United States returns precious artifacts to India

The United States returned more than 200 precious artifacts to India on Monday in a ceremony with visiting Prime Minister Narendra Modi, the Justice Department said.

The items included religious statues, bronzes and terra-cotta pieces — some of them 2,000 years old — which were recovered in an operation involving several US government agencies.

“The United States is committed to ensuring that no nation is robbed of the objects that inform its identity, shape its traditions and inspire its citizens,” Attorney General Loretta Lynch said at the ceremony.

“Today, as part of that ongoing commitment, more than 200 antiquities and cultural artifacts that speak to India’s astounding history and beautiful culture are beginning their journey home.”

The pieces included a statue of Saint Manikkavichavakar, a Hindu mystic and poet from the Chola period (circa 850 AD to 1250 AD) stolen from the Sivan Temple in Chennai, India, which is valued at $1.5 million.

Also included in the collection is a bronze sculpture of the Hindu god Ganesh estimated to be 1,000 years old.

Most of the artifacts were confiscated in Operation Hidden Idol, an investigation that dated back to 2007.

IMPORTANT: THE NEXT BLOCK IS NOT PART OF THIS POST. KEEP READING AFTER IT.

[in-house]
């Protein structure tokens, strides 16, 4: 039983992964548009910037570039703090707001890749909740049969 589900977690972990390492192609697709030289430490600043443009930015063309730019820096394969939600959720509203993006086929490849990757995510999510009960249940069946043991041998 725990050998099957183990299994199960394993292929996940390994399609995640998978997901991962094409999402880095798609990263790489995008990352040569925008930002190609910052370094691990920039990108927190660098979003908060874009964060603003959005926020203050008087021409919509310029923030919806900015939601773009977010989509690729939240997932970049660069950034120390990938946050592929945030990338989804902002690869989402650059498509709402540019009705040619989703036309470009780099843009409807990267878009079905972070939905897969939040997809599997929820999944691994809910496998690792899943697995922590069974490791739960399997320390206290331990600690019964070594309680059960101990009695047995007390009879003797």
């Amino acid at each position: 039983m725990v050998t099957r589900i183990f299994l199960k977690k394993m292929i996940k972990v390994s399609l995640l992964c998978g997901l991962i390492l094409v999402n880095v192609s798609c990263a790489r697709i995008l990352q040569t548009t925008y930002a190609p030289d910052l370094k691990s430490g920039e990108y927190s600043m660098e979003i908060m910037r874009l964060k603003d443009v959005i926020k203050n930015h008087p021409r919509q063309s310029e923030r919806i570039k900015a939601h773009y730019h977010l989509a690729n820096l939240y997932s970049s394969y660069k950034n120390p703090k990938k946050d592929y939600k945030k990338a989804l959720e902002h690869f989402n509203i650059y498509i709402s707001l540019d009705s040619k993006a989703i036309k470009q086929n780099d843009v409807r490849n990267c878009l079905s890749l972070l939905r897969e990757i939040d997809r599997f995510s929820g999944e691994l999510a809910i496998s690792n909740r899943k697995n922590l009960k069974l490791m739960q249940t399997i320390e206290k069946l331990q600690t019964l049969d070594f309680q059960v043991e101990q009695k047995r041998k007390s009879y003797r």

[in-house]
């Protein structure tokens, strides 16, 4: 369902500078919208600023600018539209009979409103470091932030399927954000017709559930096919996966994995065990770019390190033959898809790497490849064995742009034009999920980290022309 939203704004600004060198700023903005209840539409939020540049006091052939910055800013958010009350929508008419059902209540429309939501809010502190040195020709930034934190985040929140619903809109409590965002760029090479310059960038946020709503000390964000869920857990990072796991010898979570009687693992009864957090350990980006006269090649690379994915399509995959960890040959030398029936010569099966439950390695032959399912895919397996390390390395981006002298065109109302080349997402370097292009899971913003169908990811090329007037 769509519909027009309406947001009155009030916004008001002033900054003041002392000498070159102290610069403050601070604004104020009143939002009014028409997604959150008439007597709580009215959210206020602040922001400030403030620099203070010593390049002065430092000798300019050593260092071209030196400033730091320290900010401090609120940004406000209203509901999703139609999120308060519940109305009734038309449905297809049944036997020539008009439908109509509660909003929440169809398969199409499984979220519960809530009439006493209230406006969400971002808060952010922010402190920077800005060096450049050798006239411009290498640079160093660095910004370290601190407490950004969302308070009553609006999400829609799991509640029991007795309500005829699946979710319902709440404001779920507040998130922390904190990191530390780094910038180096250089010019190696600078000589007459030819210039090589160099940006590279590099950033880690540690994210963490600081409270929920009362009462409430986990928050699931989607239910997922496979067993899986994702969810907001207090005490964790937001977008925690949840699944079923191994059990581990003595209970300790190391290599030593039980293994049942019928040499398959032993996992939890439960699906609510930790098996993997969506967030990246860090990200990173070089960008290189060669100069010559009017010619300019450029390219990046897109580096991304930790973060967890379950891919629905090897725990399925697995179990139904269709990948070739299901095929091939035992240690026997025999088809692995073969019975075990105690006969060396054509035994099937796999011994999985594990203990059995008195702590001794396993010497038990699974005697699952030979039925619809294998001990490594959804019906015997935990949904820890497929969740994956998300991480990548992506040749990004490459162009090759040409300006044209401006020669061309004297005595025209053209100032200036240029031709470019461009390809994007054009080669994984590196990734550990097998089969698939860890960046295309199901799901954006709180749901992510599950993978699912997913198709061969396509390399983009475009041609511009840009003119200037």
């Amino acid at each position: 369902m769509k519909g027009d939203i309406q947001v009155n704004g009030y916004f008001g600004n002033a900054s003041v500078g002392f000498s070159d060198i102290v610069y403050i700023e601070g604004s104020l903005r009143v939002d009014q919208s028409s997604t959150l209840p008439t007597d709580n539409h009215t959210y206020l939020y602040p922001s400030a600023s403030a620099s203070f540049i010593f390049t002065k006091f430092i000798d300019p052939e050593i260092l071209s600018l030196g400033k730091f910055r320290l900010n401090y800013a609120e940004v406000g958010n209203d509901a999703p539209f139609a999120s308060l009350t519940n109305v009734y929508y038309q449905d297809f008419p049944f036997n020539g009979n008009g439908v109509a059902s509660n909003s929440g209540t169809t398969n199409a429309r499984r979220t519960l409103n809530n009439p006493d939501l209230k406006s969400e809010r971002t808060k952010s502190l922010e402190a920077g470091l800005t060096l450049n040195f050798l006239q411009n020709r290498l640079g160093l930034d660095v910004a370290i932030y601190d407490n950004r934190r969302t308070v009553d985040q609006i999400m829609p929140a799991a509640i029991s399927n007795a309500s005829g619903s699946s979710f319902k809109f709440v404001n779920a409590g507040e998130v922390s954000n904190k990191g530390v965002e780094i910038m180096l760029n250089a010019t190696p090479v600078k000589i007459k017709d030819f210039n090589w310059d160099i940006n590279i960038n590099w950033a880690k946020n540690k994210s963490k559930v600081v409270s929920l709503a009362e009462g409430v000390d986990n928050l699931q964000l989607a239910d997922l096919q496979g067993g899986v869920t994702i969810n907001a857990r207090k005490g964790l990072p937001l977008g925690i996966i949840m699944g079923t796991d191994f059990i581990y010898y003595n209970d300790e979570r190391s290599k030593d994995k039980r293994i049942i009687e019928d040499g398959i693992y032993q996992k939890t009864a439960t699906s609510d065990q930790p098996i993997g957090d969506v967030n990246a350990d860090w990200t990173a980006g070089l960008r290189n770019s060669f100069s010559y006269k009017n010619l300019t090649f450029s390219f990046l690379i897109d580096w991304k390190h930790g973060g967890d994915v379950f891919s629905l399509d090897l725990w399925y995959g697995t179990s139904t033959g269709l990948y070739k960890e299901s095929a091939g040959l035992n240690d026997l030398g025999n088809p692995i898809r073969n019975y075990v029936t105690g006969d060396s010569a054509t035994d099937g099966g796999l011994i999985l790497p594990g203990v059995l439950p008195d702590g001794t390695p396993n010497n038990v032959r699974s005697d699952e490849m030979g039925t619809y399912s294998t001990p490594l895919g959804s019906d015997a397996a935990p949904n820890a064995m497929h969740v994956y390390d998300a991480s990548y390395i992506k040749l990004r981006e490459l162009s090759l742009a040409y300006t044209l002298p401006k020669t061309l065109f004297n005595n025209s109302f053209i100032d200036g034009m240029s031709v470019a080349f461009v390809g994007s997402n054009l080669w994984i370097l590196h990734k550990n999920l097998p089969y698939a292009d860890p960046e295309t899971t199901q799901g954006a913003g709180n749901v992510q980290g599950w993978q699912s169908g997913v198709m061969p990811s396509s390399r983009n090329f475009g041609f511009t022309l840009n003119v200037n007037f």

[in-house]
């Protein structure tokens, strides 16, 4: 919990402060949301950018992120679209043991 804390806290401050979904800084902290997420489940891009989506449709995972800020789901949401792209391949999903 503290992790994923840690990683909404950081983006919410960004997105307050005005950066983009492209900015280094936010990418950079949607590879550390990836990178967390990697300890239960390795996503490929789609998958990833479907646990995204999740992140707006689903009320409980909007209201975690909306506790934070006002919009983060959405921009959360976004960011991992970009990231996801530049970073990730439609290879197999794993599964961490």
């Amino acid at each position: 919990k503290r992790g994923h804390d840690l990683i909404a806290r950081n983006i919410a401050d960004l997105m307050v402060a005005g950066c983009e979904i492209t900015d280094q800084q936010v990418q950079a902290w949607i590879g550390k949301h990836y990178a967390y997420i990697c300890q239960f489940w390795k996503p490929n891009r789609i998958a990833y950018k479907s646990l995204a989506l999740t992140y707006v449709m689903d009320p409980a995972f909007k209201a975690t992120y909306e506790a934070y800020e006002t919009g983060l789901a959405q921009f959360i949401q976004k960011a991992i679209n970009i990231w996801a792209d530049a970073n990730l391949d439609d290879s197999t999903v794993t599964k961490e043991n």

It centered on the activities of New York-based art dealer Subhash Kapoor, who is currently awaiting trial in India on charges of looting tens of millions of dollars’ worth of rare antiquities from several nations, authorities said.

President Barack Obama welcomes Modi to the White House this week in a low-key nod to the improved ties between the world’s biggest democracies.

That the pair would get along was not a given: When Obama came to office in 2009, the Hindu nationalist was banned from entering the United States over his role in anti-Muslim riots.

But the ban was lifted after Modi was sworn into office in May 2014 and he has since made four US visits — two to Washington — while Obama has twice travelled to India.

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